CA Forward's intentions awry

MAY 3, 2010

By KATY GRIMES

“There’s the perfect world, and then there is the political world where the majority party makes the rules,” said Assemblywoman Diane Harkey, R-Dana Point, discussing the “reform” group California Forward. After first saying that there’s nothing necessarily wrong with the political systems in place, Harkey explained that perfect world thinking does not work in politics.

The leaders of California Forward, claiming to be bipartisan, are working diligently to push through budget reforms for California. The most recent hearing was April 26, 2010 in the Assembly Committee on Budget.

According to Harkey, the original intent of the reform group is good, and many of the people involved have worthy intentions. However, as solid as some of the intentions are, politics has taken over, and dealing with reform California Forward-style is purely political now.

Harkey wants to know what happened to the original California Forward proposal, and why it changed so dramatically by the time it reached the Legislature.  California Forward’s proposal includes vote thresholds, late budget penalties cutting off legislator pay, performance-based budgeting and fiscal emergency budget powers for the governor. According to both Harkey and Assembly member Roger Niello, R-Fair Oaks, the removal of the Sinclair Paint v. Board of Equalization as a taxing benchmark was a red flag and concession to Democrats. This provision requires that state taxes be enacted with a super-majority, or two-thirds, vote.

Some believe that California Forward is just an election year ploy. The timing is interesting and the hard sell on the Legislature is palpable. Members of California Forward are knocking on the door of every budget-related legislative committee, lobbying to advance their budget process changes.

California already has very clear budget process laws that the Legislature does not follow: The budget is due by June 30 every year, and the budget must be balanced. Harkey said that legislators have not been disciplined enough to follow the existing law and get the job done on time.

During the April 26 Assembly Committee on Budget, committee chair Bob Blumenfield, D-San Fernando, asked representatives of California Forward, “Don’t we already have a balanced budget requirement?”  Assemblyman Mike Feurer, D-Los Angeles,  replied “Yes, but we don’t get them.” Feurer is the author of ACA 4 and AB2591 which outlined the California Forward proposals.

The need for additional legislation when the laws are already in place but ignored is more of an issue for Harkey. In an Assembly Budget Committee hearing April 19, Harkey stated that the vote requirement change felt like a “scheme to get votes” and “a path to eliminate the two-thirds tax vote requirement.”

Harkey criticized the budget process as politicized and asked Feurer if the California Forward proposal addresses not just the late budget but the need to get budget language to the legislators sooner so they know what they are voting on.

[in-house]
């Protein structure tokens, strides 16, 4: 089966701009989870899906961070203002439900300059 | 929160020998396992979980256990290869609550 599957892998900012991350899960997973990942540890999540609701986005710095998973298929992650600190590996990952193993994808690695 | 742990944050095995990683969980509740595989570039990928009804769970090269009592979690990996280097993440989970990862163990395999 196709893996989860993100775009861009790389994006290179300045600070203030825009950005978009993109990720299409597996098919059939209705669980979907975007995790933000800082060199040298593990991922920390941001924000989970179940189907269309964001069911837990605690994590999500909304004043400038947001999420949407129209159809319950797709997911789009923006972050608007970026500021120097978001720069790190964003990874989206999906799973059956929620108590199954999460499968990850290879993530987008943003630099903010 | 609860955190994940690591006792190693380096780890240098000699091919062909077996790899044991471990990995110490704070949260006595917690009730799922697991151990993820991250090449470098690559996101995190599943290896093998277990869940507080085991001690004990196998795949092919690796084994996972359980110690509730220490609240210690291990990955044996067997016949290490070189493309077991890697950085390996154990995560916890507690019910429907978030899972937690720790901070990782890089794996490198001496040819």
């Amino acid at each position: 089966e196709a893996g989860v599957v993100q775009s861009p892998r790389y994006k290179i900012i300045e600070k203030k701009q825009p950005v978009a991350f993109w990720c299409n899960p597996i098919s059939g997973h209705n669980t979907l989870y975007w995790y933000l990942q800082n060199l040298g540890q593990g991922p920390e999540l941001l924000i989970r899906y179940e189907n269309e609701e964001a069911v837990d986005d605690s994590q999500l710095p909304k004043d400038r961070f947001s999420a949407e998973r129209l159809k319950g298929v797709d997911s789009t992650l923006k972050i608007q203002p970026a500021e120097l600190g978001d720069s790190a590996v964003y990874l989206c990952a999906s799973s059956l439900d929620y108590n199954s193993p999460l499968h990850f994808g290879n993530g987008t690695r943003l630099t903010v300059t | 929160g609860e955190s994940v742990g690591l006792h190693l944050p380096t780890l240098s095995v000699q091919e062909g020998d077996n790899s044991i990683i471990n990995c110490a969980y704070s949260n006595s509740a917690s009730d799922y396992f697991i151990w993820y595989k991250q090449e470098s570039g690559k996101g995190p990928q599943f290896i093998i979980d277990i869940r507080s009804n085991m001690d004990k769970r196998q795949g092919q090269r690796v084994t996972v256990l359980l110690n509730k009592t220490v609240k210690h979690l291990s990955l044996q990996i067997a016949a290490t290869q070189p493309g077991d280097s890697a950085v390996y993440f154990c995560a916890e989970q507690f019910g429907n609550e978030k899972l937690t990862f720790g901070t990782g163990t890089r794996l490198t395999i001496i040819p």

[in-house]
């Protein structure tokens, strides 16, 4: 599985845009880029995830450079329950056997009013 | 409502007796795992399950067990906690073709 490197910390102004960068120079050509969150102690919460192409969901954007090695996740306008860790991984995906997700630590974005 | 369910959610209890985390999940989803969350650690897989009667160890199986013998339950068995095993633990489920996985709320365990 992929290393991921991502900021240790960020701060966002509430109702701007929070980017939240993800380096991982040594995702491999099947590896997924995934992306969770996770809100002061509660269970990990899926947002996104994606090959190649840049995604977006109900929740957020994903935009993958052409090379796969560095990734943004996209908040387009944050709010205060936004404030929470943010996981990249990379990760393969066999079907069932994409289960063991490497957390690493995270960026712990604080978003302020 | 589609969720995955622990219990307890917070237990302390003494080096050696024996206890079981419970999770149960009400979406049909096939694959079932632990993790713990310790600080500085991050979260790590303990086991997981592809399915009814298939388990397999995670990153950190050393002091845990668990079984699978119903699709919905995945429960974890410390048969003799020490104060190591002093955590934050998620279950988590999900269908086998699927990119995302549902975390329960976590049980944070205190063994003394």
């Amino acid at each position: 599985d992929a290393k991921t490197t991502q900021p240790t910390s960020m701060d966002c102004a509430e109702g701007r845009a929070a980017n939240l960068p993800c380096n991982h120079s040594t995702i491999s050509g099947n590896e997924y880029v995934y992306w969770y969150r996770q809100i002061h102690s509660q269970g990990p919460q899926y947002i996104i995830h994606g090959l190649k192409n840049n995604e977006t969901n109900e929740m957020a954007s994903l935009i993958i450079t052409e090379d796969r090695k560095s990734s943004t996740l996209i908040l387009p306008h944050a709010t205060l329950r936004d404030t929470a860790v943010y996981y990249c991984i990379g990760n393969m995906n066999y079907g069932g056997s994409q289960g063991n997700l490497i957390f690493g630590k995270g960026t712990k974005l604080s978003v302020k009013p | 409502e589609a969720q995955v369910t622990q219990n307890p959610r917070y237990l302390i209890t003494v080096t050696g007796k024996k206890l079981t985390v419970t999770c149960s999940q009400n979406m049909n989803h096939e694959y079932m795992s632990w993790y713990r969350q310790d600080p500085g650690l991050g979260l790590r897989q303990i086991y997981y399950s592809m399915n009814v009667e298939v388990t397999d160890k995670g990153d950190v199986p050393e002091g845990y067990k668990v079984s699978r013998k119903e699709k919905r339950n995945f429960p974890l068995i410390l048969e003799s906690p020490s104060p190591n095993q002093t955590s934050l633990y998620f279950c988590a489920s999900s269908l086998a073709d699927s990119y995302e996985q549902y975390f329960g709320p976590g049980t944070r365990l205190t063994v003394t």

“I have sat here for days and hours and had nothing to look at until the day of the vote,” said Harkey.  Harkey is recommending the need for a five-day print rule, so legislators at least receive the bill language five days prior to voting.

Committee member Sandre Swanson, D-Oakland, said that he views the proposals by California Forward as a “dramatic shift in the balance of power,” enhancing the powers of the governor. Feurer explained that the power given to the governor in the proposal is only triggered if the Legislature “completely fails to act on the budget.”

Assemblyman Anthony Adams, R-Hesperia, said that he supports the majority vote on the budget and the level of accounting within the California Forward proposal. California passed budgets for 50 years with the two-thirds vote, but in today’s hyper-partisanship climate, a majority vote makes sense, he said. Adams added that the majority party should be held accountable for the budget.

Harkey is also critical because of the exemptions the “pay-as-you-go” provision allows. “Pay-go” exempts Proposition 98 education funding, which is already 40 percent of the state’s budget. And a rumor heard at the Capitol is that the proposal obligates reimbursement for previous cuts made to the budget.

Applying the “best practices” of other cities and states to California may sound learned, the California Forward representatives always make sure to drop this phrase as part of their presentation.

California Forward Executive Director James Mayer described the proposals as guardrails for California. He said that legislators need to learn to say “no” and the California Forward proposals offer the firewall needed. Mayer said that Washington, Florida and Texas use the best, state-of-the-art fiscal practices, and California should as well. Mayer said California Forward will help prevent bad decisions by legislators.

Speaking more directly than some of her colleagues, Harkey said, “We should forget about all of this and just fix California,” about the time being spent on the California Forward proposals.  “People just want to be left alone right now,” she added. “Let them recover. The distrust in government needs to be overcome by legislators doing their jobs.”

Harkey is hopeful that before November, legislators will have a positive impact.

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